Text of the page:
Giving my images for free
I’m a professional full-time photographer and I choose to let people download and use most of my images (even commercially), here’s why.
How it all started
I began my career as a designer, working in agencies doing retail design, graphic design, 3D rendering and various other tasks for brands.
In most of the projects I was using other people work (fonts, photographs, 3D models, vector illustrations) as a base to build new content for clients.
For years I’ve been using other people work without really giving anything back. I felt like I needed to do something.
Then I discovered Unsplash
About two years ago I stumbled on Unsplash, a website with free (do whatever you want) high resolution photos. I loved the concept instantly, people could just upload their images and give them away for free under a Creative Commons CC0 license.
So far, I uploaded 252 images on my Unsplash profile, they’ve been viewed over 137'000'000 times and downloaded over 1'157'000 times…
Just insane numbers.
It’s not just numbers
People from all over the world are creating things with my images, websites, album covers, iPhone Apps, book covers… Here’s just a few examples.
Even Apple used an image I took on their website to promote their new iPad Pro. This is actually the 6th most downloaded photo on Unsplash with almost 100k downloads, no wonder why it ended up here…
The amount of traffic Unsplash generate to my portfolio is huge. The number of referrers I have is constantly growing, many websites and blogs use my images and give a link back. My website is no longer just a small island in the sea that nobody see, it’s more like a lighthouse.
My biggest client found me because of Unsplash, in fact I never really searched for clients, they found me in the first place thanks to both Instagram and Unsplash.
Recently, Unsplash created the world’s first fully open, crowdsourced book featuring contributions from 100 creatives including myself.
Today, over 650 million photos a month are viewed on Unsplash and featured photos on Unsplash are seen more times than if they were published on the largest Instagram account, the front page of the New York Times, or the cover of Time Magazine.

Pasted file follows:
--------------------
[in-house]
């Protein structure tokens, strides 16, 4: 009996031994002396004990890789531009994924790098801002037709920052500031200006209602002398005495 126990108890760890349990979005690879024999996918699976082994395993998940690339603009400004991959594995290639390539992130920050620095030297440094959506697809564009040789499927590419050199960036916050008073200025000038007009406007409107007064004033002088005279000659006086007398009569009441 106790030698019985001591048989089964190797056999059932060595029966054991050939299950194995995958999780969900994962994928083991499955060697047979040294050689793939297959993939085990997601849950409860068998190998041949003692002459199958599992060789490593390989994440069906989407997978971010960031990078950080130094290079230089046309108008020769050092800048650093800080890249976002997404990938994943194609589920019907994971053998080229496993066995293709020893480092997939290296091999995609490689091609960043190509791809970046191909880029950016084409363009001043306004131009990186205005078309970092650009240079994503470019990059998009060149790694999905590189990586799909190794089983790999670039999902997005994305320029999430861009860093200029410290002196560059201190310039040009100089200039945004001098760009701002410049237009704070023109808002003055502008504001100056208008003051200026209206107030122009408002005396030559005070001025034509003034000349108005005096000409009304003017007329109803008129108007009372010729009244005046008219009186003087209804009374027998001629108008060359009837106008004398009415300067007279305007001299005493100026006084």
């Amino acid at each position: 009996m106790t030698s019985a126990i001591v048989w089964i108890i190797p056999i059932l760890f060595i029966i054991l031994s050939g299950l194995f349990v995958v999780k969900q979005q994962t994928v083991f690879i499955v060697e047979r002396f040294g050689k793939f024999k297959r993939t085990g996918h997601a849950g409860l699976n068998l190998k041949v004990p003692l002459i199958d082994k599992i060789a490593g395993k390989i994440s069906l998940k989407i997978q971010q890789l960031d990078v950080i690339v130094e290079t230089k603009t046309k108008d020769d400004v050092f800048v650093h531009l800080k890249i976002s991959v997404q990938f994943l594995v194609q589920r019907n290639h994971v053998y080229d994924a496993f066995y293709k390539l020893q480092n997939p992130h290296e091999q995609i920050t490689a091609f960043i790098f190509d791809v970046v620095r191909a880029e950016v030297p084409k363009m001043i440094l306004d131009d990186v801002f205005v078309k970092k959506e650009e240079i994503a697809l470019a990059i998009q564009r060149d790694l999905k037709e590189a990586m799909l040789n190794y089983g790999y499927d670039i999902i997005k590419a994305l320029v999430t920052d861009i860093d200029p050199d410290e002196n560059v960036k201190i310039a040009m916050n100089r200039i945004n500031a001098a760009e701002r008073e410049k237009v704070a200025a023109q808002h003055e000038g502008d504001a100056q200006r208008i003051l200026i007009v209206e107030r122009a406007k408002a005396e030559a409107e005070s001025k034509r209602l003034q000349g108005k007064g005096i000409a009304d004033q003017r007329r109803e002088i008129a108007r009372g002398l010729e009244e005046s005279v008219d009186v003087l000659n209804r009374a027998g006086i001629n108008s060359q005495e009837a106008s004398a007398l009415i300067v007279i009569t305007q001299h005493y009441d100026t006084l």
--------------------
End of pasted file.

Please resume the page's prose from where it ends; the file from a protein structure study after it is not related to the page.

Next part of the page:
Am I losing money ?
It is a matter of perspective. If I put all my images on a stock photography website I could make some money out of it.
But stock photography is dying, people pay less and less for images. I know, I worked for years in a design agency were we regularly had to buy images for clients, and our clients budgets were always getting smaller.
Why should I need to sell images if I have clients paying me to shoot specific images ? To me working for a client face to face is rewarding, way more than making money on digital sales to people I will never interact with.
Does my work lose value ?
This is something people asked me before and the answer is: no.
My photography keep improving, more people stumble on my work and I’ve got more contacts, more projects and clients than before.
An image has value because someone has an use for it. It has absolutely no value if it’s sitting uselessly in my hard-drive or if it’s just on social media waiting to get liked. Sure it has emotional value but don’t get me wrong, I need money to live and pay the bills.
The images I give away for free are like a teaser of what I can do. Think of it as a “try before you buy” option.
What makes you happy is worth all the money in the world, and it makes me happy to give my images for free to those who need them.
I smile when I receive an email like this:
I just wanted to say thank you for your generosity in sharing your work and that I think your appreciation of the beauty to be found in the details of our world is inspiring.
And it happens often.
Exposure or talent ?
We live in an ever connected world dominated by social networks and there’s never been so many photographers around. After you reach a certain quality threshold then all that matters is exposure and most importantly: being a nice person.
Clients will not land on your portfolio randomly. There’s no magic, you need to have your work published, visible, commented, shared, talked about.
There’s no point in being talented if nobody can see what you do.